Aaron Burr, Jr., Vice-President of the United States (1801-1805)
Alexander Hamilton, Secretary of the Treasury (1789-1795): Burr’s Federalist opponent.
In 1791, Aaron Burr defeated Hamilton’s father-in-law, General Philip Schuyler, for a seat in the United States Senate from New York. [Below: Philip Schuyler]
In the Election of 1800, Hamilton made it known among Federalists in the US House of Representatives that he supported Thomas Jefferson over Burr for the presidency.
Burr attributed his loss in the 1804 gubernatorial election in New York to a personal smear campaign by Alexander Hamilton and New York Governor George Clinton, who succeeded Burr as Vice-President in the second administration of Thomas Jefferson.
Theodosia Burr Alston (1783-1813): It has been alleged, although never confirmed nor documented, that one of the “despicable opinions” about Burr attributed to Hamilton was the charge that the Vice-President had an incestuous affair with his daughter, Theodosia.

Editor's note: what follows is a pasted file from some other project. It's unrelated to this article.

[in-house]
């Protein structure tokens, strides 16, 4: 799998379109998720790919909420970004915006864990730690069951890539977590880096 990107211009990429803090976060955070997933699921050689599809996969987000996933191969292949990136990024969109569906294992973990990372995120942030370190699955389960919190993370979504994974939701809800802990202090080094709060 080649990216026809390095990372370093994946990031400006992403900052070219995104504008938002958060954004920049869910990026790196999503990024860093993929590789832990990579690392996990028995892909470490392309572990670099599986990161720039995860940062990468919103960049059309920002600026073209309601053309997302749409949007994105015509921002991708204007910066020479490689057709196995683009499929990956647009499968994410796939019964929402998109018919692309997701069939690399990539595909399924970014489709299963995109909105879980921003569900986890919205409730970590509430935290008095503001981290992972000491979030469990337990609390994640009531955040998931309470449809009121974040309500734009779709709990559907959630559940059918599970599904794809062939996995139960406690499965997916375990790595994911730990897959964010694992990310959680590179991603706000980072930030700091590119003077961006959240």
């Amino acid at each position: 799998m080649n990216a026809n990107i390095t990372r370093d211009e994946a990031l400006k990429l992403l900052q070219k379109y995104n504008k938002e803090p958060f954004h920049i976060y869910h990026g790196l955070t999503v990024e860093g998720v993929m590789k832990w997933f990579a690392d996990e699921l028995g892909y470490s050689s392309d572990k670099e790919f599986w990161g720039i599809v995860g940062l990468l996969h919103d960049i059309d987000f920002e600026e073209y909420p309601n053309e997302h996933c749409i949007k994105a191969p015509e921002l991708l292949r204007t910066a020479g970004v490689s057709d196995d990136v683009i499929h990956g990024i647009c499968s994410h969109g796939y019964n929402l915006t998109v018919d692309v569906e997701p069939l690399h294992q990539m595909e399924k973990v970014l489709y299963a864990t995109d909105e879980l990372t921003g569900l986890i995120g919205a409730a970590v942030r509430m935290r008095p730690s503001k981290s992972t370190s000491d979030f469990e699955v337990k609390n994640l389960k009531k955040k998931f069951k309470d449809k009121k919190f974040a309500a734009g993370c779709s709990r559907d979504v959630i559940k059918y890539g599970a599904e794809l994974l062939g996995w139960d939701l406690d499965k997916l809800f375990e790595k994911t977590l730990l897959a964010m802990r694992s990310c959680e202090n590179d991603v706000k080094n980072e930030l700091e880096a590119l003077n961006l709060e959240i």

Burr mortally wounded Hamilton in a duel outside Weehawken, New Jersey on July 11, 1804.
The pistols used in the Burr-Hamilton duel outside Weehawken, New Jersey on July 11, 1804.
Alexander Hamilton, aged 47 years, died on July 12, 1804 as a result of a gunshot wound inflicted in a duel with Vice-President Aaron Burr. [Below: Hamilton’s gravesite in Trinity Churchyard, Manhattan]
Under indictment for the murder of Alexander Hamilton, Burr resigned the vice-presidency and conspired with General James Wilkinson to establish a confederacy in the American southwest.
Burr was place on trial for treason in Richmond, Virginia in 1807.
US Supreme Court Justice John Marshall and District Judge Cyrus Griffin presided at trial.
The prosecution included future Attorney General William Wirt. George Hay and Gordon MacRae also prosecuted.
Burr’s defense team included: Edmund Randolph, Luther Martin, Benjamin Botts, and John Wickham.
Despite intense pressure from President Jefferson, Chief Justice Marshall strictly interpreted the clear wording of the Constitution leading to Burr’s acquittal.
Aaron Burr, Jr. suffered a stroke in 1834 and died in 1836. He is buried in Princeton Cemetery, Princeton, New Jersey.